2. Nurture Yourself
Perhaps you feel a lot of tension in your life that seems to be released when you have sex.
If sex isn’t on the table, you can find other ways to relieve stress. Bubble baths with Epsom salts, relaxing herbal teas, like passionflower, and escaping into a novel are all good ways to take care of your emotional health.
Take some time to yourself, and maybe it will lead to more than just relaxing. If that’s the case, some of that sexual tension and frustration should feel relieved.
If that doesn’t happen, that’s ok. You can still enjoy alone time and relieve stress in non-sexual ways.
3. Have Sex
It might sound obvious, but having sex can release a lot of tension and angst that your body is holding onto.
The endorphins released during orgasm and sex cause your mind to feel good, happy and at ease. One study showed that couples who had sex regularly experienced lower stress levels.
Sometimes it means going through the actions even if you’re not in the mood and focusing on foreplay so that you’re able to become slowly and fully aroused.
You might have to set a date, find a friend, whatever your thing is. Just getting your mindset back into the old ways can spark an interest in having sex again. You don’t know ‘til you try.
It’s the age-old answer you’re sick of hearing as a solution for all your problems. But it’s true. Exercise can release tension, which can be a symptom of sexual frustration. Plus, it will make you feel sexy when you’re fit.
So, it’s a win-win situation.
Exercise doesn’t have to be boring. Switch it up at the gym and try a cycling class or the rowing machine. Join a “mommy (or daddy) and me” exercise group.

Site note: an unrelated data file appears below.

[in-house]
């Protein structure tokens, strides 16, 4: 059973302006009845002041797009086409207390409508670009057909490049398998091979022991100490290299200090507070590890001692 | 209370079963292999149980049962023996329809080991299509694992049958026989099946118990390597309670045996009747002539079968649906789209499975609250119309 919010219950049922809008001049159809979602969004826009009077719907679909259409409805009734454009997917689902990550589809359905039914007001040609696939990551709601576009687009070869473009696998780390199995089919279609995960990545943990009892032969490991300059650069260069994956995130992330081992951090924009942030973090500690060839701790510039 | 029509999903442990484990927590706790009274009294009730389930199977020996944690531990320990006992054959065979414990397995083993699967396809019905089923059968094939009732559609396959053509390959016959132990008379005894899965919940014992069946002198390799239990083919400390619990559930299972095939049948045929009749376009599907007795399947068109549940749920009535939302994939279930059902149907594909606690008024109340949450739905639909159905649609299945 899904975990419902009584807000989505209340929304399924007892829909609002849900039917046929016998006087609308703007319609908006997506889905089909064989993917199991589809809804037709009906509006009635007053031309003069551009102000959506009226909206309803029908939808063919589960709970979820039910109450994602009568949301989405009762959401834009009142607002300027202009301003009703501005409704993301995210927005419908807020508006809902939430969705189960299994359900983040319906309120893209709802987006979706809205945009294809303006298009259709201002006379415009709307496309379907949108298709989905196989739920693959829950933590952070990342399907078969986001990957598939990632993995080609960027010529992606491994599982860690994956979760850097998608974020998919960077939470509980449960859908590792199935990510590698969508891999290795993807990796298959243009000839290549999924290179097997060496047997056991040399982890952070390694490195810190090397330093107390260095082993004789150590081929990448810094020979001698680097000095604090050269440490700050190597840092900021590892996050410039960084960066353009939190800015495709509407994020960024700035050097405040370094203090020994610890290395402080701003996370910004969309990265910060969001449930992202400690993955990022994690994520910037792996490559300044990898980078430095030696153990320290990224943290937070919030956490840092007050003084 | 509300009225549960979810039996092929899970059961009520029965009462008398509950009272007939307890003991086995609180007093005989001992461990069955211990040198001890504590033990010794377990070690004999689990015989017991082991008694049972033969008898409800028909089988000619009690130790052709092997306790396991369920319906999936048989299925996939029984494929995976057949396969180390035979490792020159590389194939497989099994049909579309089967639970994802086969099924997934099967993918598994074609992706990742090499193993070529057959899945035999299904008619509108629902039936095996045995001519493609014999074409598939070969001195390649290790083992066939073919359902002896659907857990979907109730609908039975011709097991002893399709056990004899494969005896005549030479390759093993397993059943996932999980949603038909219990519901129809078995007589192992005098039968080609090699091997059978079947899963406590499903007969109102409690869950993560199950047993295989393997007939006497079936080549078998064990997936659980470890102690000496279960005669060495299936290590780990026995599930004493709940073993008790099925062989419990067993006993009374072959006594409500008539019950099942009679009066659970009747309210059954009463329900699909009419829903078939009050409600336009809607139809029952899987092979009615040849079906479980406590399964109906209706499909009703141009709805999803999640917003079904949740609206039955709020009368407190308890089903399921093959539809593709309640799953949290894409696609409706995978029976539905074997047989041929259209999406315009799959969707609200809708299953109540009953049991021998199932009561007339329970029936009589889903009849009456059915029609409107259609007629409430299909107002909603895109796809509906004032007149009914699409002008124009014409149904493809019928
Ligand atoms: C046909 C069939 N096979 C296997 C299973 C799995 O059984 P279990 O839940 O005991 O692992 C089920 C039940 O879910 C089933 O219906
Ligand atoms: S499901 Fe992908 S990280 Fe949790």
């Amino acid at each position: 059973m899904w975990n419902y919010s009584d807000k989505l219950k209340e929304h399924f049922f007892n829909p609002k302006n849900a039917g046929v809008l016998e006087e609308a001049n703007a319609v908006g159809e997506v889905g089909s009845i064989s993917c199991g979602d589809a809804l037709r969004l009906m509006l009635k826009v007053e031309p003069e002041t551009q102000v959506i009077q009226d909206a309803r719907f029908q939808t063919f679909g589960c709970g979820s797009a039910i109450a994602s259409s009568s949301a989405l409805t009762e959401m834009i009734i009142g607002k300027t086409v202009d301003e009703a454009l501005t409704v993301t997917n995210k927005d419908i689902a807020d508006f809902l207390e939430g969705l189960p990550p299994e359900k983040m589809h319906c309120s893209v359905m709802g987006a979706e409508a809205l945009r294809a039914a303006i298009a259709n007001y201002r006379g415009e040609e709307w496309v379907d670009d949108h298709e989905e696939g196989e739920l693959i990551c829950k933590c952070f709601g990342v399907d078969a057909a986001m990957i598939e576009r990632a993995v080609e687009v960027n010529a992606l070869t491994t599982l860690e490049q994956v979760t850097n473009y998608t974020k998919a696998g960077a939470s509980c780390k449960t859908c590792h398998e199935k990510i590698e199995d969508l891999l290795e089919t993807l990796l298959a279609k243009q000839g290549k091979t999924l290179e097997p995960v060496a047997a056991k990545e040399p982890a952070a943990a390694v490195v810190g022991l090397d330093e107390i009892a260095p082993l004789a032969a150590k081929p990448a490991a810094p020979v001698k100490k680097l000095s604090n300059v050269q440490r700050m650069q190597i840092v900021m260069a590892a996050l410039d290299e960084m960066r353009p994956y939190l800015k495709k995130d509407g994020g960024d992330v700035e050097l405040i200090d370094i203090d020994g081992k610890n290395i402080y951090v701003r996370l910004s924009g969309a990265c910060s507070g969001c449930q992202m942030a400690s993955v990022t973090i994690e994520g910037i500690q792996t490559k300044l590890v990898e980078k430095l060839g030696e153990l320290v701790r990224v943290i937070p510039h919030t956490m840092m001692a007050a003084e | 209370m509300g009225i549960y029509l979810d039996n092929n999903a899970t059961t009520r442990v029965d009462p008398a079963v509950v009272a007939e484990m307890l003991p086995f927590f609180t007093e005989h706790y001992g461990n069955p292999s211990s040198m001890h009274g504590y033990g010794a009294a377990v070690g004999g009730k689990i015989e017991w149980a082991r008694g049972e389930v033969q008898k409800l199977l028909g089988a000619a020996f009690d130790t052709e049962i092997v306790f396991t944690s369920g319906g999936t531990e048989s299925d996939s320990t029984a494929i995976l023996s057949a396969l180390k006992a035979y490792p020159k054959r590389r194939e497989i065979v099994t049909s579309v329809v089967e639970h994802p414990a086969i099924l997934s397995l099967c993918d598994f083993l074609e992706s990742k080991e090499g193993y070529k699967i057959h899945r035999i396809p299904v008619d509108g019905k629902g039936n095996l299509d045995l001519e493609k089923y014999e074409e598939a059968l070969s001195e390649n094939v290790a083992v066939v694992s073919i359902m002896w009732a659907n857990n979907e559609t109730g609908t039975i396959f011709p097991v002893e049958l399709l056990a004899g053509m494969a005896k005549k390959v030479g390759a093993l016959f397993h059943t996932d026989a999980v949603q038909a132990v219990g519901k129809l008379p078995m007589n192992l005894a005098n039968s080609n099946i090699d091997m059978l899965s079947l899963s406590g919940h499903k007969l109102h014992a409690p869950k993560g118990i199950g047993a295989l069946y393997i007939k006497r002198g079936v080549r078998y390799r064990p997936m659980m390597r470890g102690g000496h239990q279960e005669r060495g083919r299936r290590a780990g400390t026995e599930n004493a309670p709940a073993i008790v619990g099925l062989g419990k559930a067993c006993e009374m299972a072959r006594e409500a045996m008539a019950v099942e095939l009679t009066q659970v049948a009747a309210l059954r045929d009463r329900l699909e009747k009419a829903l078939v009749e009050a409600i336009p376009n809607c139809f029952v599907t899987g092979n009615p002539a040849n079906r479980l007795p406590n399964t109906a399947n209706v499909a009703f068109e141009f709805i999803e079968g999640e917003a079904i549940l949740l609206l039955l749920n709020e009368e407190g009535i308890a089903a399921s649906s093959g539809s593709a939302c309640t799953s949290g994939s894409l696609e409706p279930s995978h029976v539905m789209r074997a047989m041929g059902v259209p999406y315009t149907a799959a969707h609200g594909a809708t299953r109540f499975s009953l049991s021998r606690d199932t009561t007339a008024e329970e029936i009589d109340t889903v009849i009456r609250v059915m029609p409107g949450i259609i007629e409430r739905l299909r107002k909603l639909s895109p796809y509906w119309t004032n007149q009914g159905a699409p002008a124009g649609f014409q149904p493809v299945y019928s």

Take up swimming or a new sport that seems fun. Exercise can get your mind out of the gutter and help you deal with your sexual frustration in a healthy way.
Yep, I said it. When you don’t have any other options, you have to go at it alone. It’s a great way to experience the endorphins released by orgasm and to relieve some tension from your life.
Whether you are trying to release some extra sexual energy or you are trying to rediscover what it feels like to be aroused, practicing on yourself has its benefits.
6. Be Comfortable with Yourself
This is key. If you can’t be comfortable with yourself, you can’t be comfortable with someone else. That means you need to own your sexual frustration and accept that your sexual needs may be different than your partner’s or what the rest of society says is normal.
Learn how to love your own quirks. Look in the mirror more often and smile. View yourself through the lens of someone else, noticing things about yourself that someone else might pick out, admire. Masturbate more to become more in tune with your own body’s needs.
Only when you are comfortable in your own skin will you be able to fully release sexual frustration.
Accepting that your sex drive isn’t as high as others’ may be part of this step. Accepting that you love having a lot of sex, on the other end of the spectrum, could otherwise be important for your relief.
Sexual Frustration Is Normal, but You Can Overcome It
Sexual frustration doesn’t need to be the end of your sex life and a cause of constant stress. By trying the above steps and researching other ways to ease your tension, you can find relief.
When all else fails, exercise regularly. Keeping your blood and hormones flowing will help you release some of that energy. To all the sexually frustrated people out there, start letting go of some of that tension right now.